Updated: Jan 14
Kegel exercise and stretching are common knowledge that most individuals learn to do if they have issues with their pelvic floor. Little do they know that there is also emotionally driven pelvic floor dysfunction. When the brain perceives emotion as trauma, our body automatically suppresses our emotions resulting in pelvic pain and dysfunctions. Subconscious emotional suppression is common among sexual abuse of any gender, physical trauma, and accumulation of emotional and verbal abuse.
Human bodies depend solely on the autonomic nervous system to make adjustments necessary to ensure balance for body activities under ever-changing conditions, which is automatic in nature and involuntary. On the other hand, the somatic nervous system is voluntary and could be suppressed or discarded. Our central nervous system regulates both methods so that when a muscle increase contraction, our autonomous speeds up heart rate as a response to maintain homeostasis.
Emotions are defined as the natural automatic state of mind acquired from one's environment, situation, mood, or association with others. These are energy meant to advance through our bodies in response to events in our lives. It also helps us process, learn from, integrate, and let go of our experiences.
Problems will arise when our brain and body develop a habit of protecting the body from those emotions. Suppression of emotions stops the emotional flow, resulting in somatic symptoms such as pain, fatigue, extreme thoughts, anxiety, and bowel/bladder urgencies or incontinence.
("With stressful experience, if "flight or fight" energy is not expressed, somatic symptoms can develop (Levine, 1997)."
Kegel or stretching exercises alone are not always the correct procedure to address pelvic floor dysfunction. Awareness of unconscious protective patterns, whether mental or physical, is the key to addressing this. Pelvic floor physical therapy helps clients recognize these symptoms and address the issue. Learning how to choose your emotions and allow this to flow consciously requires significant retraining, retuning, which must be performed repeatedly and consistently. So, stretching and Kegel exercises are insufficient interventions for complex conditions. Perhaps there is more to this than just exercises.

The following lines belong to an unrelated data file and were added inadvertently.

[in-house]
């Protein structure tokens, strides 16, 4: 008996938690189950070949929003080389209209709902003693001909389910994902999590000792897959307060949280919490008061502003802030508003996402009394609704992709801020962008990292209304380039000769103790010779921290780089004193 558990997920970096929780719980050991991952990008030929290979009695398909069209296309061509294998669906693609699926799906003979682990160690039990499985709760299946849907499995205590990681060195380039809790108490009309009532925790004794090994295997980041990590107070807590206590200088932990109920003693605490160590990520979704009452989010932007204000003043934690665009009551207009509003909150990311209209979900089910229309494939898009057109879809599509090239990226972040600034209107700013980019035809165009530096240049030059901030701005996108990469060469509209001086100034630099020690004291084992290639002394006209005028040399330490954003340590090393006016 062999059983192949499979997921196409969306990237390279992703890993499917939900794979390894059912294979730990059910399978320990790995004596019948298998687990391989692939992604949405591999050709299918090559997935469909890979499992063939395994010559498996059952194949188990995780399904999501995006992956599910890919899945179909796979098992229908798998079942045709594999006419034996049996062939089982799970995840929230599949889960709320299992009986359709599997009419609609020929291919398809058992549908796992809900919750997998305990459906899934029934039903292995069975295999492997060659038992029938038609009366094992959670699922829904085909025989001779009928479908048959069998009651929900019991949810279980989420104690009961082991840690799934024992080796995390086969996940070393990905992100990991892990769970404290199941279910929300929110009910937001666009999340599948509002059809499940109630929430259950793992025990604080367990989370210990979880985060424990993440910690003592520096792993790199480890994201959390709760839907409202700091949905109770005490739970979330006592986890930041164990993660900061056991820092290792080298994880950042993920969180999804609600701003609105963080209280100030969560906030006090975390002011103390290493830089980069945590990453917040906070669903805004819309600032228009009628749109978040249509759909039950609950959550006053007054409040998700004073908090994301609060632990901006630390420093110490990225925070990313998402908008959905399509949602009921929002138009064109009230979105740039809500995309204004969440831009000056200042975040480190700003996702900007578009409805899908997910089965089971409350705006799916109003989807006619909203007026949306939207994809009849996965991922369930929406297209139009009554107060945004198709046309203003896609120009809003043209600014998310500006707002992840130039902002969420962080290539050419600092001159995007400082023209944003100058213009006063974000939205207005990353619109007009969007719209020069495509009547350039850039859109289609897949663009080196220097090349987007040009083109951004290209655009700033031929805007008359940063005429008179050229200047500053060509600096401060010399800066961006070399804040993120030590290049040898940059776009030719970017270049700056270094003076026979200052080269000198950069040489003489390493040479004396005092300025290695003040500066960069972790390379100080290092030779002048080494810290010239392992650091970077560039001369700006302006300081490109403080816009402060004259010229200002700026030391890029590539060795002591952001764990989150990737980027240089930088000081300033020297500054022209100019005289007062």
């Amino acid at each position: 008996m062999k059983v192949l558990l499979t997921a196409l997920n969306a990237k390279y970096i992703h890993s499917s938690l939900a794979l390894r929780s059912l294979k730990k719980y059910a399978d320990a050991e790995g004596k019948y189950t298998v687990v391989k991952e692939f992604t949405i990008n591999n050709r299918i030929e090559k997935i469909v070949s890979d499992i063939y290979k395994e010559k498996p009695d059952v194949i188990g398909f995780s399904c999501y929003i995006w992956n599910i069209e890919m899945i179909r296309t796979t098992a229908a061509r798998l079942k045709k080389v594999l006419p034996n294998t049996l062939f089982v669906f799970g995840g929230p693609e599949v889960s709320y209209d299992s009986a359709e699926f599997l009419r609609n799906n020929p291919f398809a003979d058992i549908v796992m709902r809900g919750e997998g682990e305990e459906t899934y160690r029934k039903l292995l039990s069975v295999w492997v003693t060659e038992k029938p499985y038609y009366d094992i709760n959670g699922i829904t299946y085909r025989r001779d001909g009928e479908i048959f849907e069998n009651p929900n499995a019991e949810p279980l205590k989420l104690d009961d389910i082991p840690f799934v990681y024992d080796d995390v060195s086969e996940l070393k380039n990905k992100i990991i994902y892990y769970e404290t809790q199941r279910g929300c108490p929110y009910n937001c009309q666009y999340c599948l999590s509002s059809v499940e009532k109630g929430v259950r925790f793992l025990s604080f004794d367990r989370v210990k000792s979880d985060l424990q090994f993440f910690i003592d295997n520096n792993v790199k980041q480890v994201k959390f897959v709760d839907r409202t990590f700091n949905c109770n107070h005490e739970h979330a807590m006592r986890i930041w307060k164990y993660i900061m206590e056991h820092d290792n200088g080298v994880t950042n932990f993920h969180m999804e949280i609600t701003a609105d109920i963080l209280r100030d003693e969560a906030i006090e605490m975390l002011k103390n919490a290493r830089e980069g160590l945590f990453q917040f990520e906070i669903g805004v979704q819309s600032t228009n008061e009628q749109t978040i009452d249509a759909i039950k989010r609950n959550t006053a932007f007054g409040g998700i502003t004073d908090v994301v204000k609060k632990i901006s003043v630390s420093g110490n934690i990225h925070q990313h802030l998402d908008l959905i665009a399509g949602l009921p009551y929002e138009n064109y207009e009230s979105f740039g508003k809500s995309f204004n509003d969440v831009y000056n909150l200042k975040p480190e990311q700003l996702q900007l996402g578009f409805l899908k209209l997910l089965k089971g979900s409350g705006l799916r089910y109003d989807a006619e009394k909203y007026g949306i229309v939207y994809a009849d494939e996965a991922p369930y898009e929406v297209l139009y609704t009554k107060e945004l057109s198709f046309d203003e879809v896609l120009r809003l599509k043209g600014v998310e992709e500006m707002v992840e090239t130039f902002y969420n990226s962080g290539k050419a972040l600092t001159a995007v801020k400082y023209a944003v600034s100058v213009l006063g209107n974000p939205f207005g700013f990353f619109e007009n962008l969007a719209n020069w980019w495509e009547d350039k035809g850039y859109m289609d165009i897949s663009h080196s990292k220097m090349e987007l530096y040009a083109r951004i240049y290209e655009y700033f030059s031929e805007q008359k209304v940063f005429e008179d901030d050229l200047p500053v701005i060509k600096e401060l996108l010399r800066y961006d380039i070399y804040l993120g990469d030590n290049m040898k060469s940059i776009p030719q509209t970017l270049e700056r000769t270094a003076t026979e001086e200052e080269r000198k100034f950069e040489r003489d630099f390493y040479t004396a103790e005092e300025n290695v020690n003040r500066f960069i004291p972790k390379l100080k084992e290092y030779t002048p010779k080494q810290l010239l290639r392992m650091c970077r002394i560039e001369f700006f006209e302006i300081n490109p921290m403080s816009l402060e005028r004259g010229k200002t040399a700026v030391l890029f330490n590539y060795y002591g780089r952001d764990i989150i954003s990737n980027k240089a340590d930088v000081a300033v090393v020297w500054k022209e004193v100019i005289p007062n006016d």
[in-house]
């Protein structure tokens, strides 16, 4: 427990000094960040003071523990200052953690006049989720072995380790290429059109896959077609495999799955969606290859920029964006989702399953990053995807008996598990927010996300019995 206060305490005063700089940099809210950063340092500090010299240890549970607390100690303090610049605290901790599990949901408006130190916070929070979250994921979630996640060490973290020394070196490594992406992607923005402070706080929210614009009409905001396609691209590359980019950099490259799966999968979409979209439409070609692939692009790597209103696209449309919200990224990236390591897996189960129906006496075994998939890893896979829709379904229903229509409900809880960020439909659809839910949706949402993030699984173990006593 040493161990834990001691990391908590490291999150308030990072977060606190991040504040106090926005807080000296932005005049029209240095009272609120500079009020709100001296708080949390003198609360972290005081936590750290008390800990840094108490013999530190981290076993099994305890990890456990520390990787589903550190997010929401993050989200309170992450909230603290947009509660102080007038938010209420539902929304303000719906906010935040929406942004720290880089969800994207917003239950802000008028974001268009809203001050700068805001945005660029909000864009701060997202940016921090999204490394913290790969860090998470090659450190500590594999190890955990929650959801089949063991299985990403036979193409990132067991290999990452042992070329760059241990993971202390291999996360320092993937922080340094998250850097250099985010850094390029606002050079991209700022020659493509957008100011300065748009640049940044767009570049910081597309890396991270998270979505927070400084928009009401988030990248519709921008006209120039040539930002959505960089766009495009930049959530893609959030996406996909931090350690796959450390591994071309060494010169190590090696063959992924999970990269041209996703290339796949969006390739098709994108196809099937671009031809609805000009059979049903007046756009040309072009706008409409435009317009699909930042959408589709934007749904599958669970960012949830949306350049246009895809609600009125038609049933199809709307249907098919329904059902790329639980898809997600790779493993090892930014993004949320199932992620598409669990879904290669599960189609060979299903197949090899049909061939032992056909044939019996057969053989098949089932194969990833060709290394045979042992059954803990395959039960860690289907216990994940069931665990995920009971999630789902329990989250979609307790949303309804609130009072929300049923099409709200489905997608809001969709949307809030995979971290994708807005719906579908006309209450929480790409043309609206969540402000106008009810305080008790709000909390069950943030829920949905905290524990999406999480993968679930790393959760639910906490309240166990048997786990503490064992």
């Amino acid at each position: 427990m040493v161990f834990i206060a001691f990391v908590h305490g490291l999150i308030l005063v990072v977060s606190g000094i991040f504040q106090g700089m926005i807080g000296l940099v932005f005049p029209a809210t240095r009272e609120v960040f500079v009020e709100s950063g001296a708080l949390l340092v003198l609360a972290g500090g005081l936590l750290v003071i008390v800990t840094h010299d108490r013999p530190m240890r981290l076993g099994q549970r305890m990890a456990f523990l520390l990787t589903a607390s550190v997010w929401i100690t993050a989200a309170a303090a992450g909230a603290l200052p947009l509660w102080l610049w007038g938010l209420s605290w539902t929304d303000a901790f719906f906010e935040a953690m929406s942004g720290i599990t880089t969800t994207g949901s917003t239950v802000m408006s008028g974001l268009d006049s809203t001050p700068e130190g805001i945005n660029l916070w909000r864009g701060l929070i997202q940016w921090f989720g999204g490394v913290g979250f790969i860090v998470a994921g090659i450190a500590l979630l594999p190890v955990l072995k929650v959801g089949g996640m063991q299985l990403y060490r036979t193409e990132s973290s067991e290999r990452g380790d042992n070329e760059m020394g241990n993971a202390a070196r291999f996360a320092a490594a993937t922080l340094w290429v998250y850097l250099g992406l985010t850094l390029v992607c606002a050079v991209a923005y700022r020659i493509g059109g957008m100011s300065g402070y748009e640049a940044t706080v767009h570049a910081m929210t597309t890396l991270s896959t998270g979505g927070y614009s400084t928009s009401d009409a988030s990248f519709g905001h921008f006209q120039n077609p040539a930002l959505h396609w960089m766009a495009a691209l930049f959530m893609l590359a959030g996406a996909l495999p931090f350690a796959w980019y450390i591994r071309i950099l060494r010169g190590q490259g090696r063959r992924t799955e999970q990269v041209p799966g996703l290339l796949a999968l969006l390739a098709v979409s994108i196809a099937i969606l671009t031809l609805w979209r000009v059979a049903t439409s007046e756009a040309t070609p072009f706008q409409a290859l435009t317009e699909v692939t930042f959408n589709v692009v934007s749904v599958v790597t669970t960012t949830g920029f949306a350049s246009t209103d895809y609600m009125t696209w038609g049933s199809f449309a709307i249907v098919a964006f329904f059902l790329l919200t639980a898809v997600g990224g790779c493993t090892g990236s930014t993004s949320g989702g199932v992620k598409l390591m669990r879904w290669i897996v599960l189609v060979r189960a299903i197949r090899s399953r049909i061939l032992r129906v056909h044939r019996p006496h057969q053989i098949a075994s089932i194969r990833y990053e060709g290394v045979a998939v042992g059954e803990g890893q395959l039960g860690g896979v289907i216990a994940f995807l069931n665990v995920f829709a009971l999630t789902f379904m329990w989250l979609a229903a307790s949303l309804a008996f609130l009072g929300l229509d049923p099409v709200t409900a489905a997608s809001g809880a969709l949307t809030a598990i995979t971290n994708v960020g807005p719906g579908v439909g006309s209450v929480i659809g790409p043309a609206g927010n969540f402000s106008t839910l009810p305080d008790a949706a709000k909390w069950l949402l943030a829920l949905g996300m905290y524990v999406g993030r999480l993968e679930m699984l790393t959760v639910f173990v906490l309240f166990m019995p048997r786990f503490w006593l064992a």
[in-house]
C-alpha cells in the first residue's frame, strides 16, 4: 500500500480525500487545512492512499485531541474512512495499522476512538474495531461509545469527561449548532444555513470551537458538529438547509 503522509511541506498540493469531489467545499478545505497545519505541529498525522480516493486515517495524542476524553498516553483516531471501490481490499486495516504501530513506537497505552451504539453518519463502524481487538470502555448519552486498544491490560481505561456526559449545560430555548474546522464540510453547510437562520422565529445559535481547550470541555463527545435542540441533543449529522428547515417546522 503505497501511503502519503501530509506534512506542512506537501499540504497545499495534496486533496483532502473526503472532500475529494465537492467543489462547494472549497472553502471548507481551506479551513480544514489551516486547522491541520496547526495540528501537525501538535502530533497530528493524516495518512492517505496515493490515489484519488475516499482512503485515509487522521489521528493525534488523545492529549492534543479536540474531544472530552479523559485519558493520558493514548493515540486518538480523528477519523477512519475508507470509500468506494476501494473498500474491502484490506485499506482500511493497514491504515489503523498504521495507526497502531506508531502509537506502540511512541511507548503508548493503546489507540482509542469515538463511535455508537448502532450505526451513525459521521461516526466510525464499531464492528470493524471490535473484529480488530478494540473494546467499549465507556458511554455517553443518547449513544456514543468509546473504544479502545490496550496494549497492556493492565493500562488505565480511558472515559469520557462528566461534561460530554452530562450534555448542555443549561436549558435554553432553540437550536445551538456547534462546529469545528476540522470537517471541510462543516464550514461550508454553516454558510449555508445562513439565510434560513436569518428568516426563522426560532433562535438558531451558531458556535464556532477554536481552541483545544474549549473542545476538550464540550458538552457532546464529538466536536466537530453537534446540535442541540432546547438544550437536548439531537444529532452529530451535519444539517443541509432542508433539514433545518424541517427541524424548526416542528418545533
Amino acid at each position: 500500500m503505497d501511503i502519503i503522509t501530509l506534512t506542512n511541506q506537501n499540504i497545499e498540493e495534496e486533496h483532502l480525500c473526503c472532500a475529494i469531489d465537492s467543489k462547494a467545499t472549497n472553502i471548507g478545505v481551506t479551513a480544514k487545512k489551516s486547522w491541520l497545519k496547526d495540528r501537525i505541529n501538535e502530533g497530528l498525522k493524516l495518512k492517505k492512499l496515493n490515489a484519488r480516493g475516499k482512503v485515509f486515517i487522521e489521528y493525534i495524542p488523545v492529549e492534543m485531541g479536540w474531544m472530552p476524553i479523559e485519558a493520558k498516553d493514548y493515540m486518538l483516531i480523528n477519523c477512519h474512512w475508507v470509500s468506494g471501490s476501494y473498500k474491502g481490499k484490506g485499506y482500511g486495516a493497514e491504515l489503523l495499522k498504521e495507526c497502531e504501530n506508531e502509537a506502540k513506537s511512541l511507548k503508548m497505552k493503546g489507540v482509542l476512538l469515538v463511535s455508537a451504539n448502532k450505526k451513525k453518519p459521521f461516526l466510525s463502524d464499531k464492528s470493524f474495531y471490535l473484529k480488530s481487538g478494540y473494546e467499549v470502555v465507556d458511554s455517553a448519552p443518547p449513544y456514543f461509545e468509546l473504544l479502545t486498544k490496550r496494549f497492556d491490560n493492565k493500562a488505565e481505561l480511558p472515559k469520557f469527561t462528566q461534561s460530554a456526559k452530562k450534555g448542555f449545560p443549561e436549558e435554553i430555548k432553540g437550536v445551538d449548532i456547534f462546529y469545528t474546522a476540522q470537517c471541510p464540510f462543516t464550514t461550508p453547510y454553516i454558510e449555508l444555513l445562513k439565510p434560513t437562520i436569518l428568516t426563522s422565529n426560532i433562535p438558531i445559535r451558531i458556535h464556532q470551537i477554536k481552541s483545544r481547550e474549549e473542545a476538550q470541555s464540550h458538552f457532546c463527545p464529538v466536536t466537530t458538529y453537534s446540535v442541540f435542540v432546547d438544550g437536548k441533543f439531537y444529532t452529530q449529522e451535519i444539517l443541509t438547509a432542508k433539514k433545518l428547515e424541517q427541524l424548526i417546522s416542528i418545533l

The following are methods on how to free your trapped emotions.
Breathing exercises: Muscles usually respond to stress by increasing their contraction, which requires increased oxygenation. Coordinated breathing exercises allow internal and external gas exchange within the lungs stimulating ANS response for regulation in the body, allowing your body to relax and contract the activity. Lung function requires pressure regulation in thoracic and abdominal cavities resulting in postural control, gastric reflux inhibition, increasing of lower GI motility, and amplifying venous return• (Massery, 2016)
Mental relaxation: Perform activities that allow your mind to relax and take a vacation from all the environmental triggers you may be experiencing. Relaxation and mindfulness training has documented positive physiologic and functional effects •Mindfulness exercises decrease urinary urge (Baker et al., 2014) and chronic female pelvic pain (Fox et al., 2010)
Monitor your diet: You may wonder how this is related? But always remember that if you have a good metabolism, you also feel good about yourself, confidence builds up, and it also assists with the bladder/bowel functions.
Perform exercises that pelvic physical therapy prescribed. Pelvic floor physical therapy yoga, Pilates, and integrated movement impairment reversals are beneficial in handling pelvic floor issues such as bowel/bladder incontinences/urgencies and sexual functions.
Psychological and support group: Encourage yourself to get out of the house with modification or adaptations as needed for dysfunctions.
Sexual Health: Work on sexual cycles, positions, and appropriate lubrication.
Our pelvic floor muscles can respond correctly when the brain no longer perceives emotions as trauma. Education on recognizing feelings and allowing this emotion to flow to your body regularly and every day could make a difference. Unconscious suppression of the natural instinctive state of mind will only cause damage. So many studies and evidence-based practices are available to address this condition. Pelvic floor physical therapy specialists will guide you to your independent management and help you free your trapped emotions, inhibit pelvic pain, and improve your quality of life.